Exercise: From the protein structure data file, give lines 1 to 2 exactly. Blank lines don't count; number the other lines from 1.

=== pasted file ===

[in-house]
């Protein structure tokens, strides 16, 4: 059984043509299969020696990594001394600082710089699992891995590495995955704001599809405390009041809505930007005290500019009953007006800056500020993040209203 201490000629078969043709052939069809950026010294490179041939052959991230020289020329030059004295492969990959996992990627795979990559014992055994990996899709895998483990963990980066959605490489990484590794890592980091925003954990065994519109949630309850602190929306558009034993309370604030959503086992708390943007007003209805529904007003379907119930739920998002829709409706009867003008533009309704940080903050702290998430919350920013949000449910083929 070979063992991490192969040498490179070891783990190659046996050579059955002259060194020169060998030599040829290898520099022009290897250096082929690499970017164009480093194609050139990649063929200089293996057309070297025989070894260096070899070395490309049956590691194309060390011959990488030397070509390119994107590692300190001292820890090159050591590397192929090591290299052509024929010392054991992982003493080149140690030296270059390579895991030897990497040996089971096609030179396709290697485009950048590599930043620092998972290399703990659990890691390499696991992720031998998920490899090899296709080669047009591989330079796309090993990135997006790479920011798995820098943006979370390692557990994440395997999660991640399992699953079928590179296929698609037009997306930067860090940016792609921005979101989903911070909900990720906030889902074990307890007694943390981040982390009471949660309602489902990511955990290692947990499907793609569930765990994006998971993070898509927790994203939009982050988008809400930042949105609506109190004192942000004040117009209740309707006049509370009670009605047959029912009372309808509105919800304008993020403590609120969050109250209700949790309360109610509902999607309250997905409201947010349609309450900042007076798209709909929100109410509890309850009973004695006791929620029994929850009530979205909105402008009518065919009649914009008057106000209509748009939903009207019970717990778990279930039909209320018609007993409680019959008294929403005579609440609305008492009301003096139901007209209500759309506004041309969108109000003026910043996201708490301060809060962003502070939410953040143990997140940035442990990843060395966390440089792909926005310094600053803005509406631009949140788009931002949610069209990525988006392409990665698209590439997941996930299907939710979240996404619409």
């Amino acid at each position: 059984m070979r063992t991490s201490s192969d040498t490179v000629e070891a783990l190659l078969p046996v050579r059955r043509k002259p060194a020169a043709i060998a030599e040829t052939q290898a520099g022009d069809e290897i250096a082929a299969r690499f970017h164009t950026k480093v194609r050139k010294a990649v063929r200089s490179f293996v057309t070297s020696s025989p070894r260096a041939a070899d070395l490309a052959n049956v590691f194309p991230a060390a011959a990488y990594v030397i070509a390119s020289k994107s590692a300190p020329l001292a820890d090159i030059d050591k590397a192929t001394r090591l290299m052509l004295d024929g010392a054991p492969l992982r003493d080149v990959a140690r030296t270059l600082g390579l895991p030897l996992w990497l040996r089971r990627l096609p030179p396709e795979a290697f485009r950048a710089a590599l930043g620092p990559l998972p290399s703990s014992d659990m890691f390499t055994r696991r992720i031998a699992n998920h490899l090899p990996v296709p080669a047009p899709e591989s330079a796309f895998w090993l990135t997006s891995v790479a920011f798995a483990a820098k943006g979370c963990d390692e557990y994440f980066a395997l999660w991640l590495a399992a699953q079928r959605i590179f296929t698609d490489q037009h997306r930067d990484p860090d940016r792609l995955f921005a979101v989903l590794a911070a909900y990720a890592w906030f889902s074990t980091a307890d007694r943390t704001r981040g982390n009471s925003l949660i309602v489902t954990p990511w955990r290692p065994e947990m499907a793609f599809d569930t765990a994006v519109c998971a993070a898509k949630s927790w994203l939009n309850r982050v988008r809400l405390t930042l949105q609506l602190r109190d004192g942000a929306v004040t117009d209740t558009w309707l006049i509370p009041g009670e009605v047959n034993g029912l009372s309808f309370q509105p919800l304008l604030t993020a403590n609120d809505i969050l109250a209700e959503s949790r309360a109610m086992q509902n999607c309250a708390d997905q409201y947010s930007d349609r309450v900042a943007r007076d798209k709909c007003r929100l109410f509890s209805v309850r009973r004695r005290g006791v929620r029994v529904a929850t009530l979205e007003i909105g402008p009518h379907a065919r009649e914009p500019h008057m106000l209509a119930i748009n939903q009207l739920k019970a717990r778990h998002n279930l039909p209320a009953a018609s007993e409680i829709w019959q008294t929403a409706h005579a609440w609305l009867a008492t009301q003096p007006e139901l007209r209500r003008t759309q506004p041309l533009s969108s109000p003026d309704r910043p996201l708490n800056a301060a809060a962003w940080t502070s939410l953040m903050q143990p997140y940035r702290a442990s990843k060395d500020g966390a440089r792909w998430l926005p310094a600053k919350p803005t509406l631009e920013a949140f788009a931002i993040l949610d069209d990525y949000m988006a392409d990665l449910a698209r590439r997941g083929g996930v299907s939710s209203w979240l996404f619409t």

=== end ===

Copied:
[in-house]
């Protein structure tokens, strides 16, 4: 059984043509299969020696990594001394600082710089699992891995590495995955704001599809405390009041809505930007005290500019009953007006800056500020993040209203 201490000629078969043709052939069809950026010294490179041939052959991230020289020329030059004295492969990959996992990627795979990559014992055994990996899709895998483990963990980066959605490489990484590794890592980091925003954990065994519109949630309850602190929306558009034993309370604030959503086992708390943007007003209805529904007003379907119930739920998002829709409706009867003008533009309704940080903050702290998430919350920013949000449910083929 070979063992991490192969040498490179070891783990190659046996050579059955002259060194020169060998030599040829290898520099022009290897250096082929690499970017164009480093194609050139990649063929200089293996057309070297025989070894260096070899070395490309049956590691194309060390011959990488030397070509390119994107590692300190001292820890090159050591590397192929090591290299052509024929010392054991992982003493080149140690030296270059390579895991030897990497040996089971096609030179396709290697485009950048590599930043620092998972290399703990659990890691390499696991992720031998998920490899090899296709080669047009591989330079796309090993990135997006790479920011798995820098943006979370390692557990994440395997999660991640399992699953079928590179296929698609037009997306930067860090940016792609921005979101989903911070909900990720906030889902074990307890007694943390981040982390009471949660309602489902990511955990290692947990499907793609569930765990994006998971993070898509927790994203939009982050988008809400930042949105609506109190004192942000004040117009209740309707006049509370009670009605047959029912009372309808509105919800304008993020403590609120969050109250209700949790309360109610509902999607309250997905409201947010349609309450900042007076798209709909929100109410509890309850009973004695006791929620029994929850009530979205909105402008009518065919009649914009008057106000209509748009939903009207019970717990778990279930039909209320018609007993409680019959008294929403005579609440609305008492009301003096139901007209209500759309506004041309969108109000003026910043996201708490301060809060962003502070939410953040143990997140940035442990990843060395966390440089792909926005310094600053803005509406631009949140788009931002949610069209990525988006392409990665698209590439997941996930299907939710979240996404619409």